The Edible Forest Garden Demonstration Project sets up public models for citizens to remove their lawns and replace them with and edible forest gardens and to learn how to lessen their carbon footprint by eating locally grown food (the average food is trucked 1500 miles to get to our table).
Starting at schools (k-12), and front yards on main streets, we are putting in these forest gardens and educating students and citizens about what a forest garden is and how it helps our environment.
We are working with Neighborhood Associations to get Edible Forest Gardens planted in each neighborhood at homes, so that other people in the neighborhood can see that they too can to this.
The Sustainable Community Round table will map the forest gardens each year so that over time this will indicate a level of sustainability in the urban area.
Using olympia as a model city we are doing workshops in other community's in our bio-regions, such as Bellingham and Port Townsend, to help them launch an Edible Forest Garden Project in their community.
Once established, a forest garden is not tilled, by not tilling the earth, the soils are able to hold carbon in them as the plants breathe carbon dioxide in, and breathe out fresh clean air for us to breath. This method of gardening is also known as ‘Permaculture’.
Once the garden starts to mature, the trees (apple, pear, kiwi, almond, etc.) will pull up water and nutrients from the soil with their deep tap roots in the hot summer.
The ground covers (Good King Henry, parsley, asparagus, arugula, etc.) will start to come up in the late winter and absorb what sun they need, and they do fine with ‘dappled’ shade in the summer as the larger plants start to grow leaves.
The shrubs (blueberry, red currents, green tea, raspberry, etc.) will start to grow their leaves in the early spring and can handle growing in the shade of the trees above them.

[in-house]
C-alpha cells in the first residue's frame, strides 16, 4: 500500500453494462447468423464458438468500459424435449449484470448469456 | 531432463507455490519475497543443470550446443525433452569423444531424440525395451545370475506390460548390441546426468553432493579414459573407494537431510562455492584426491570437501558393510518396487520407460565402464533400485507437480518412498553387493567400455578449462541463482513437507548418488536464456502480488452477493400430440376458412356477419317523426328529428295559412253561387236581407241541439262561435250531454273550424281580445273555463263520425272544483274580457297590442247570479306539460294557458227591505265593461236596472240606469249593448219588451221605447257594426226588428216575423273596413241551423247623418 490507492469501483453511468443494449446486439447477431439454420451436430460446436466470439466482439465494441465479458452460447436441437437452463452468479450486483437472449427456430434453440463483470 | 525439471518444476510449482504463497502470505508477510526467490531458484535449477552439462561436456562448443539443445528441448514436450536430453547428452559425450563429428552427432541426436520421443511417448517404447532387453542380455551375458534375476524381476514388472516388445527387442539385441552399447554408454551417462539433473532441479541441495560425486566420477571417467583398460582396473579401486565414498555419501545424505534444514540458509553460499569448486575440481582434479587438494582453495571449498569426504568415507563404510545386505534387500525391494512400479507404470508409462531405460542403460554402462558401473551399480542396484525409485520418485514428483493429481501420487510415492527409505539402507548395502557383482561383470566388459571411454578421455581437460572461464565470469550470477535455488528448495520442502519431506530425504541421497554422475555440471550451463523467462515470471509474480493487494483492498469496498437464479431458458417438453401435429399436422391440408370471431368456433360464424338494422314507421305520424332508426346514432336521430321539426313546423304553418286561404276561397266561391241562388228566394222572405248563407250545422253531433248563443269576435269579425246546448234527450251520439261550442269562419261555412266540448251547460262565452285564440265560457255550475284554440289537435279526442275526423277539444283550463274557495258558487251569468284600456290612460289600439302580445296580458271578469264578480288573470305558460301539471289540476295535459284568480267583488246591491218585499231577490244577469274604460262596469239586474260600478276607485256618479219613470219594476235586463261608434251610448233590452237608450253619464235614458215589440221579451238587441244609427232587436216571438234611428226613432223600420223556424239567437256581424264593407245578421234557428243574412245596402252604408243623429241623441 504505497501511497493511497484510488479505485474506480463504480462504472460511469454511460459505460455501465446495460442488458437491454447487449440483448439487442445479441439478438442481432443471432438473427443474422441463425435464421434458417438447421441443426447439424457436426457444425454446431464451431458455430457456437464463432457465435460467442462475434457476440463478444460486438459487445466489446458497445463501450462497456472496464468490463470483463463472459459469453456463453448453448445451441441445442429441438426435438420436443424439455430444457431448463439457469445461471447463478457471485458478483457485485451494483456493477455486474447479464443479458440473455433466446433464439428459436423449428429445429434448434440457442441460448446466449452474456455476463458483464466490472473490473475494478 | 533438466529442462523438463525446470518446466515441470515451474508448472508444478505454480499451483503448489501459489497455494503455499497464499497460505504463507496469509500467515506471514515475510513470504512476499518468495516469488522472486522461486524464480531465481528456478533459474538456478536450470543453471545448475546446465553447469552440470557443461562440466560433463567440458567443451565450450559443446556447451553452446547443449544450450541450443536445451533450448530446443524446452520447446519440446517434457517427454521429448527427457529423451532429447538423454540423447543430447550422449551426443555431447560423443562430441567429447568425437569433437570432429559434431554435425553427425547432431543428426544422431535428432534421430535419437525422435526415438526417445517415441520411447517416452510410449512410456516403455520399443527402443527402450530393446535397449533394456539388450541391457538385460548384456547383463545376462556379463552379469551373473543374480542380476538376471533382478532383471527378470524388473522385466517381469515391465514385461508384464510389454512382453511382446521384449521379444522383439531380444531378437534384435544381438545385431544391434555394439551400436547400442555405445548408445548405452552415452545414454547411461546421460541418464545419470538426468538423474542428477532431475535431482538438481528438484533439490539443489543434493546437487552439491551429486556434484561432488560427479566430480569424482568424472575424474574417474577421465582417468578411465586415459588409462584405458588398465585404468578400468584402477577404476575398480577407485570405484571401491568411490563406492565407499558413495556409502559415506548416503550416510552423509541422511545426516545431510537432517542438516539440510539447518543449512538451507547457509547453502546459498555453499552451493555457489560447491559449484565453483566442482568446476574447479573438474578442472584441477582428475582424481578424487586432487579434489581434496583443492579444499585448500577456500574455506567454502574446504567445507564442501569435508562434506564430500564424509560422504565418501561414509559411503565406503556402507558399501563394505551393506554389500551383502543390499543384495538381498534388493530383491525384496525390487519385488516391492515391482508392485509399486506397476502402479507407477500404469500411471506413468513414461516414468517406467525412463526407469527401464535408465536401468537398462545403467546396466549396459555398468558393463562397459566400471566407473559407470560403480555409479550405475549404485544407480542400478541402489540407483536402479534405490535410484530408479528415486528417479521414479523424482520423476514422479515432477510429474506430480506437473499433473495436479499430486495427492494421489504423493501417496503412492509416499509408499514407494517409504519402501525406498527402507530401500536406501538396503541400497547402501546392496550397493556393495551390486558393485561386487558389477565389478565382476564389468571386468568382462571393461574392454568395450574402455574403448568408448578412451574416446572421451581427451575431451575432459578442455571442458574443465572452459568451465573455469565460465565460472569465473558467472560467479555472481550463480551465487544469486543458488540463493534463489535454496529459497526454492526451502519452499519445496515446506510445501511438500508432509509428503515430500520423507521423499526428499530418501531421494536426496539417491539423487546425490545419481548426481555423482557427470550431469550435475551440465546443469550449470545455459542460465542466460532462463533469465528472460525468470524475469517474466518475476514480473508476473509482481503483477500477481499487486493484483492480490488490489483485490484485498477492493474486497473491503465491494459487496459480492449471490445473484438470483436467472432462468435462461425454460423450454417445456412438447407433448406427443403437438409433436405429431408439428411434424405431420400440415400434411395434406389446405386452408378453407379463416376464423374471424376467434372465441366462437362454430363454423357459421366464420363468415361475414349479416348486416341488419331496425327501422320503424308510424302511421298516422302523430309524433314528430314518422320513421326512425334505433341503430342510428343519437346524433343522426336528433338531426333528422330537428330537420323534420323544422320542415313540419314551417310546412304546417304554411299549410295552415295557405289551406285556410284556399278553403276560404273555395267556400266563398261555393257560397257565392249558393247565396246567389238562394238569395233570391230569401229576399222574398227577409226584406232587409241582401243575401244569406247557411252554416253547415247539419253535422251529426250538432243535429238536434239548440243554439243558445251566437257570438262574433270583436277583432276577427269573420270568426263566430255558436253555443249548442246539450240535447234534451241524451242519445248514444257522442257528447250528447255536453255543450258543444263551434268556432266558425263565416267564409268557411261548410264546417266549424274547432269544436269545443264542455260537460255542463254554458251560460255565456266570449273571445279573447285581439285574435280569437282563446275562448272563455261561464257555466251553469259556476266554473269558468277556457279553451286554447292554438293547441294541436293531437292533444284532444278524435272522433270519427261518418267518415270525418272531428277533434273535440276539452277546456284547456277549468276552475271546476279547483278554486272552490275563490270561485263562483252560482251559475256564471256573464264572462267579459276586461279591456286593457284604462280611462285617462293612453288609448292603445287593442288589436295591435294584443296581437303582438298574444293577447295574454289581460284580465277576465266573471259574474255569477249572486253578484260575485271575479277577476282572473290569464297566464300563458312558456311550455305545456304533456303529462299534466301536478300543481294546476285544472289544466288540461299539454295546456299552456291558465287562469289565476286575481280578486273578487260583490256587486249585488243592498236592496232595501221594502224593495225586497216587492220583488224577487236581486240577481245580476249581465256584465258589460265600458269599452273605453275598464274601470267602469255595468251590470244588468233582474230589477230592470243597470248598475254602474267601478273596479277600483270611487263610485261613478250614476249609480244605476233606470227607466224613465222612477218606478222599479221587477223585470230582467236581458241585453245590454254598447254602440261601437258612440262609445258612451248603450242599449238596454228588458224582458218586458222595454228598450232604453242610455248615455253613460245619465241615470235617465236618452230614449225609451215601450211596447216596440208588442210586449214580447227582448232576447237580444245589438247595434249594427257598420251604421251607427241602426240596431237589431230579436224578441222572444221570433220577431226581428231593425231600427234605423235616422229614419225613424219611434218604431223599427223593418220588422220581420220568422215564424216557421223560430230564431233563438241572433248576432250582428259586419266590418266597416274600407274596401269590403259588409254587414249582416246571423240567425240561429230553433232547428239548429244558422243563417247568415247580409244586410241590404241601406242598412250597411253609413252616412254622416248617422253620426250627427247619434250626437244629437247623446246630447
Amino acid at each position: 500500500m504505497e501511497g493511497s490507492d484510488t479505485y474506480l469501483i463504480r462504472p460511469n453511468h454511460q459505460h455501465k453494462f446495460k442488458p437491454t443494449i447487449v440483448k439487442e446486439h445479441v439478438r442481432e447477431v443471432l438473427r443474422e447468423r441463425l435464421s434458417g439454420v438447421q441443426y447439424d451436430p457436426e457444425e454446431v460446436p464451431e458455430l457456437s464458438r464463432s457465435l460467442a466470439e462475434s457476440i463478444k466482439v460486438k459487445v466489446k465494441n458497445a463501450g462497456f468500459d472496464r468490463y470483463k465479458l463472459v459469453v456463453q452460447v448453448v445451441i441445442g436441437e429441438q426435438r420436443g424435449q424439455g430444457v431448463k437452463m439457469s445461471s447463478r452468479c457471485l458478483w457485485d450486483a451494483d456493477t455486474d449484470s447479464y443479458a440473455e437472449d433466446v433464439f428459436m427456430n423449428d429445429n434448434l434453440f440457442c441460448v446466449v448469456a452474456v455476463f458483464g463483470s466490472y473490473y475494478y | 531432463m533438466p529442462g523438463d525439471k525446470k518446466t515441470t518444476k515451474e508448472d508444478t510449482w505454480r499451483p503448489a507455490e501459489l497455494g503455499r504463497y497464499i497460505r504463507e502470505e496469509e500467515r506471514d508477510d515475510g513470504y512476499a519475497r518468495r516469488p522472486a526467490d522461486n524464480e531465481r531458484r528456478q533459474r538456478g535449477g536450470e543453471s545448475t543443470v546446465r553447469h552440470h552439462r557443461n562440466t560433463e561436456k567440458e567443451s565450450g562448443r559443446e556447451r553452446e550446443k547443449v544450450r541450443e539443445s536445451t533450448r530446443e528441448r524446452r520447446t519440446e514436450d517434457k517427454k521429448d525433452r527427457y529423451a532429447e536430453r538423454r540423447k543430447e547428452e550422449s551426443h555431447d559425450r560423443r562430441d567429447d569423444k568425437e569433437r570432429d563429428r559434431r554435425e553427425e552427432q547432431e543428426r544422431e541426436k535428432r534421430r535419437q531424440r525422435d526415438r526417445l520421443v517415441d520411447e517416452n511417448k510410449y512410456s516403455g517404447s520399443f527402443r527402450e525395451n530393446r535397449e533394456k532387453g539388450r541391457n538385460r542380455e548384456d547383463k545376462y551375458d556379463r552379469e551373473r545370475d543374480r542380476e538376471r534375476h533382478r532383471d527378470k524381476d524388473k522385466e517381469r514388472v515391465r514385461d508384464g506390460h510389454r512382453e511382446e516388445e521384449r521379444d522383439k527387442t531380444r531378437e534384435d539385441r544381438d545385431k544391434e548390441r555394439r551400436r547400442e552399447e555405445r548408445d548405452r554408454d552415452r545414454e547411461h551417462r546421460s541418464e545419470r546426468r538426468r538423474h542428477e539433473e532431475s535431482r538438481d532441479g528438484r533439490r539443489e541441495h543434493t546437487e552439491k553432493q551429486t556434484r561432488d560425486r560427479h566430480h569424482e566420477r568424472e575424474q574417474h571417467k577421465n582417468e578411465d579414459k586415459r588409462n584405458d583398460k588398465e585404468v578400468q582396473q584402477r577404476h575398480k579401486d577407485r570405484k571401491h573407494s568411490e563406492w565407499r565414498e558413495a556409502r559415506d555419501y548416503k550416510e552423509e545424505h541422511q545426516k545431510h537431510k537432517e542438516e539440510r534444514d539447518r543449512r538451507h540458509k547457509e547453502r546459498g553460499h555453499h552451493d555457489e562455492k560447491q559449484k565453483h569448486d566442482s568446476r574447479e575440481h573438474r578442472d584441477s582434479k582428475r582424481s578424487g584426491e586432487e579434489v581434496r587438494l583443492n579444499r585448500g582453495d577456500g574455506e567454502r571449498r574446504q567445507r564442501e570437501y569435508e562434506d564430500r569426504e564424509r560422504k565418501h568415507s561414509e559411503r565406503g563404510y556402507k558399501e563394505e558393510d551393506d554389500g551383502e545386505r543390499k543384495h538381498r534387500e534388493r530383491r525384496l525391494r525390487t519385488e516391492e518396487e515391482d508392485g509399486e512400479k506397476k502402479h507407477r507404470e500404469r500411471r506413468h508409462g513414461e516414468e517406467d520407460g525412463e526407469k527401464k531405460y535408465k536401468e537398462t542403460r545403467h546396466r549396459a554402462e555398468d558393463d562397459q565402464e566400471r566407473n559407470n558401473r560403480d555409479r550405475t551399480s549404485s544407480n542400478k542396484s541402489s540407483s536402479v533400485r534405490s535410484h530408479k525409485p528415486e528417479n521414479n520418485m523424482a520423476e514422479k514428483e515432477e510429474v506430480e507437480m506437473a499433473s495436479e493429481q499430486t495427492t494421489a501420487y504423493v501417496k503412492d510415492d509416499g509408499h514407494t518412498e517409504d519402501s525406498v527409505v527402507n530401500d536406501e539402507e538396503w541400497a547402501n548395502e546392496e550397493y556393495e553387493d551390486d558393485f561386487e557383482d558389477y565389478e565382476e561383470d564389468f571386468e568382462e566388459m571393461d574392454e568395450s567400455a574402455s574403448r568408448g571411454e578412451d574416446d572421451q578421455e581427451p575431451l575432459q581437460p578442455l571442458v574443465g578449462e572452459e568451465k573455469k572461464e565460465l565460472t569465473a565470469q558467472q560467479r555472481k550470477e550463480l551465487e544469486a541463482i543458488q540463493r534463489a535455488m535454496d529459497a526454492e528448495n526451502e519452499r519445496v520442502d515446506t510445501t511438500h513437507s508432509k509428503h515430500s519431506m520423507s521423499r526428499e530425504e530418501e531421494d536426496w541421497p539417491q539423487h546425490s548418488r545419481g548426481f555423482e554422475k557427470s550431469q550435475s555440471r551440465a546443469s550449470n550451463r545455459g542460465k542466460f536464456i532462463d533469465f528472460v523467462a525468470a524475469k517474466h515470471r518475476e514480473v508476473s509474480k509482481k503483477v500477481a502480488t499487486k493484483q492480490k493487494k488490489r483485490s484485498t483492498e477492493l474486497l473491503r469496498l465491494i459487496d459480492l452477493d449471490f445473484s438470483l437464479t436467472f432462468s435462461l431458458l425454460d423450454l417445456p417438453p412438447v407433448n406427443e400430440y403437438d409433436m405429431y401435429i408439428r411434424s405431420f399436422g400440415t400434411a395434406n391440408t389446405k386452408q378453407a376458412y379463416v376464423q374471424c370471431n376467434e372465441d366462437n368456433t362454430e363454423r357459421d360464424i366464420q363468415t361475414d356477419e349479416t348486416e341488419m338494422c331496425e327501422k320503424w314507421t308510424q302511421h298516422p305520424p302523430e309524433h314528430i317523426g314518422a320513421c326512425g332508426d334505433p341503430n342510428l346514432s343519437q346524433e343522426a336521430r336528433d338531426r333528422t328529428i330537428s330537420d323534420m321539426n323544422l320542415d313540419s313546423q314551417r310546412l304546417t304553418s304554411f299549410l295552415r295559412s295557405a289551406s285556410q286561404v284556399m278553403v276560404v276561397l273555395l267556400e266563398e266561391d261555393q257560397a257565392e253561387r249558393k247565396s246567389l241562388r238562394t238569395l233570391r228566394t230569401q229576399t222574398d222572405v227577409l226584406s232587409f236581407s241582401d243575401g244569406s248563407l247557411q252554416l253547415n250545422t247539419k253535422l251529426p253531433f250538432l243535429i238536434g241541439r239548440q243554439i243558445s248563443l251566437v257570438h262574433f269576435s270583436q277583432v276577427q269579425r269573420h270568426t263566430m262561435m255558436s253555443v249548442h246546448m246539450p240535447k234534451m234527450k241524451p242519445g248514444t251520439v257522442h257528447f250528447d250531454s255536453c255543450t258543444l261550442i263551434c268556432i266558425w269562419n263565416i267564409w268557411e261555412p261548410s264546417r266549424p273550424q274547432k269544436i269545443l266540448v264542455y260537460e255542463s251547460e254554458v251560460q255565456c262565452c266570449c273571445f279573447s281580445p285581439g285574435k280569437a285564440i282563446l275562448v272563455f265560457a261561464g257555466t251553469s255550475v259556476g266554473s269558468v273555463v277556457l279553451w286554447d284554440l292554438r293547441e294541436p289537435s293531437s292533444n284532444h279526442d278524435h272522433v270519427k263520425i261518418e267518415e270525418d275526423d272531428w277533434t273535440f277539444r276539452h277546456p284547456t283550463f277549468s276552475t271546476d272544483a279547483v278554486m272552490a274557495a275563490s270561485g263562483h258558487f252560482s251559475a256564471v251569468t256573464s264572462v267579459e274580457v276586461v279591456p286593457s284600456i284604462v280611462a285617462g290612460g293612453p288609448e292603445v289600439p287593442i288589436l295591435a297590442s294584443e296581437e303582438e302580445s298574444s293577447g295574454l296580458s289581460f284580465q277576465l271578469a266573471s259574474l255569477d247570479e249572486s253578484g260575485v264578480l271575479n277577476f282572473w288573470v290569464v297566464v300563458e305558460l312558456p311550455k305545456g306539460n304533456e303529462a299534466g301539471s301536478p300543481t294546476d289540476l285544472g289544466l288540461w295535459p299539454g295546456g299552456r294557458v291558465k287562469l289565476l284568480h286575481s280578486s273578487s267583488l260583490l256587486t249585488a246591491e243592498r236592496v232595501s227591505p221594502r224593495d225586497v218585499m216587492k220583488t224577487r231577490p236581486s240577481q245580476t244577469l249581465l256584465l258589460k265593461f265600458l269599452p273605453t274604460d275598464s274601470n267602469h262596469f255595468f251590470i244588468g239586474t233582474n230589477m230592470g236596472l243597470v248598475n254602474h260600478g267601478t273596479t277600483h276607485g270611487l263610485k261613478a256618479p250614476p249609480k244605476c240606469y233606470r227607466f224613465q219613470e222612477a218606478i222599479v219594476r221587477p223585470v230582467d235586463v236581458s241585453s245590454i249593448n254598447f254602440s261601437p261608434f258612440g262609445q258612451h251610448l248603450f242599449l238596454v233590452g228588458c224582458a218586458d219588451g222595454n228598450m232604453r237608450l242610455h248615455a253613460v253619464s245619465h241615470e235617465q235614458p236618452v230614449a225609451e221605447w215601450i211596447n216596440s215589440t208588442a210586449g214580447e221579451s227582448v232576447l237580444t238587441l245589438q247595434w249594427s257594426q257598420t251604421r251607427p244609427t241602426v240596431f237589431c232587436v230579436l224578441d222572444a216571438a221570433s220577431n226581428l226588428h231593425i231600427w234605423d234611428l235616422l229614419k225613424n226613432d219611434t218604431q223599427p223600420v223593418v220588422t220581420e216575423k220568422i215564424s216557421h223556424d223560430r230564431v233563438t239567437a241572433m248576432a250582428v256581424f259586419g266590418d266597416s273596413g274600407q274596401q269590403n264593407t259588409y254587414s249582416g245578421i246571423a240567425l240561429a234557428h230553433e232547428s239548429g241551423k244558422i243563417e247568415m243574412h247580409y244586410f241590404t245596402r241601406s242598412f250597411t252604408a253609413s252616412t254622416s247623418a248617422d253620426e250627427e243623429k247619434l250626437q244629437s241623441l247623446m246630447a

Once planted a forest garden is self fertilizing, self weeding, self watering, self sustainable, like an old growth forest. This is not only a good option to cut down CO2 in the atmosphere, but it will also provide fresh organic produce in our back (or front) yards.
Growing our food in our own back yard means that large forests needed for carbon storage, wildlife, and water, are not cut down to make way for large scale agriculture.
The lawns we are replacing have little carbon-fixing ability and people ride over them week after week with mowers - for every gallon of fuel burned, there is more than twenty-five pounds of carbon emitted into the atmosphere. Forest gardens reverse this trend, moving the local community toward a sustainable future.
See our front page article in our local newspaper at http://www.theolympian.com/news/story/244686.html and the CBC French TV report that went all across Canada and the world. Go to: http://www.radio-canada.ca/actualite/v2/tj22h/
Click on the calendar at the left on November 15th 2007 and forward the video to 29:17 minutes for the program "Gestes verts pour planete en danger."